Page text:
At the trial there was testimony on behalf of the claimant by its Rabbi and Cantor and by a lay member that ventilation and fresh air were by means of opening windows and doors, depending upon the season of the year, and that prior to the reconstruction of the highway the noise from the then existing highway did not have an adverse effect on the services, on the teaching in the synagogue's school, and on the ability of members of the congregation to follow and participate in the services without distraction. They further testified that under the Orthodox Jewish services there are prayers which must be chanted or recited in a low voice or silently and that when these are now chanted or recited the highway noise has a distinct distracting effect so that the congregation does not hear or that the concentration and meditation associated with the silent prayer is lost because of the noise. In response to a question the court was informed that amplification facilities for the conduct of religious services were not permitted under the Orthodox faith. There was further testimony that the congregation becomes distracted because of the highway noise, cannot follow the Cantor, and loses track of the intellectual messages in the Rabbi's sermons. With respect to the school, there was testimony that the children are unable to concentrate because of the highway noise.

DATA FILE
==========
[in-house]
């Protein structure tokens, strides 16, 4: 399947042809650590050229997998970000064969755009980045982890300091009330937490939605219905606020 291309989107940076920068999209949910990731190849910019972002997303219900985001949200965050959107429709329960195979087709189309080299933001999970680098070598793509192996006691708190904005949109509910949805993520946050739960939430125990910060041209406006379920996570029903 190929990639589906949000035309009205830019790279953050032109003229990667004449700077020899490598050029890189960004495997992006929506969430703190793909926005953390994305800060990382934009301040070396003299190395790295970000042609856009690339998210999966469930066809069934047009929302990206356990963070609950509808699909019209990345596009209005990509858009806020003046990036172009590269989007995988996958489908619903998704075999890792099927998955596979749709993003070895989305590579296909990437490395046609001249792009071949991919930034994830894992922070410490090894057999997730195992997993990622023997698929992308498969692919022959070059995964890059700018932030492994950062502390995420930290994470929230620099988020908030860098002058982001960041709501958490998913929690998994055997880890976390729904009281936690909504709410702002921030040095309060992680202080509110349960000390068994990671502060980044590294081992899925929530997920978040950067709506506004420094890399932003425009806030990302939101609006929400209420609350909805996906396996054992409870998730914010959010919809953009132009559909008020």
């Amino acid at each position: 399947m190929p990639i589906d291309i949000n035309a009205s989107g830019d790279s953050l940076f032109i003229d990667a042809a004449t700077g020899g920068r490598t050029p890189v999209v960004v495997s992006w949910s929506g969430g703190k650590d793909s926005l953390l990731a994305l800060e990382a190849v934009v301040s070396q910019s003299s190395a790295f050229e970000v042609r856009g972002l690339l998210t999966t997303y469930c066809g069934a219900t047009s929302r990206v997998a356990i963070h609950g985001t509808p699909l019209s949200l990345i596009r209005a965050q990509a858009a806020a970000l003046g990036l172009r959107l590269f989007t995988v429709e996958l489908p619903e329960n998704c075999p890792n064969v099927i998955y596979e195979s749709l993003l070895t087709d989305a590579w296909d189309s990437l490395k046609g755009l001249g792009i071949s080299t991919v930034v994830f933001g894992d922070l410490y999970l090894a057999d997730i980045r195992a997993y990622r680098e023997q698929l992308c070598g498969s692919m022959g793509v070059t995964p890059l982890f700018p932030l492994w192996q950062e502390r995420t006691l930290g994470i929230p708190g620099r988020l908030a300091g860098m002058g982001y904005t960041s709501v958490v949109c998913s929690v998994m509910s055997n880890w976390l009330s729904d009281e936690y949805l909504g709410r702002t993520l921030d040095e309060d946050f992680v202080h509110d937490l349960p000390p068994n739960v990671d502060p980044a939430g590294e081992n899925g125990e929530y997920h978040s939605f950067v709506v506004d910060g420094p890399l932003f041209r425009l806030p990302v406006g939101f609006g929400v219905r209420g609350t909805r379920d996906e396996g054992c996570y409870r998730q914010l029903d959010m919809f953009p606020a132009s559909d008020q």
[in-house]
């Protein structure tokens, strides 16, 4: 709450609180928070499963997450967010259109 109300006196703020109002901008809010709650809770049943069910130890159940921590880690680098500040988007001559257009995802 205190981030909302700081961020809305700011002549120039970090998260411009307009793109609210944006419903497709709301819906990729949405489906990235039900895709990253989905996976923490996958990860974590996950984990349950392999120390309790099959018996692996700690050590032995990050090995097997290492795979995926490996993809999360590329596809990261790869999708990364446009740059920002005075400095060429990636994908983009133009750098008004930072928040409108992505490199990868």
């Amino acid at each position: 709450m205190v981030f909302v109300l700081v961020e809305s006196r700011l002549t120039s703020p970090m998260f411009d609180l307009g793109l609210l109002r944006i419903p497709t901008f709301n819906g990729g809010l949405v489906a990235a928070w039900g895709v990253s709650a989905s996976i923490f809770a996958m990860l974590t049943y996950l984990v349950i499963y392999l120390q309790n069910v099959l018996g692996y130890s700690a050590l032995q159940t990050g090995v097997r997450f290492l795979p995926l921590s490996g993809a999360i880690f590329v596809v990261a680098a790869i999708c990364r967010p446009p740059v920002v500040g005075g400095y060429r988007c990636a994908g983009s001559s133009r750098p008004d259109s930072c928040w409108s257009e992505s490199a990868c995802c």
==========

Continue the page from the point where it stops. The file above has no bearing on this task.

[60 Misc. 2d 326 Page 330]

    --> After careful consideration of the testimony at the trial, the appraisals and exhibits in evidence, the demeanor of the witnesses, and the court's view of the subject property, the court finds as follows:

1. With respect to the valuation of the land, the appraisers differed very substantially -- the State's appraiser valued it at $10,000 -- 70 cents per square foot -- while the claimant's appraiser valued it at $43,000, which was $3 per square foot rounded.

The court finds that this land should not be valued by comparison with land sold for private residential purposes at approximately $1 or less per square foot, but rather that it should be valued as comparable to land purchased for commercial purposes or for multi-family apartment house type of construction. This is because this land is in a built-up area where there is very little vacant land and yet where the members of the congregation of the synagogue live and where they walk to religious services on Friday evenings, Saturdays and holidays.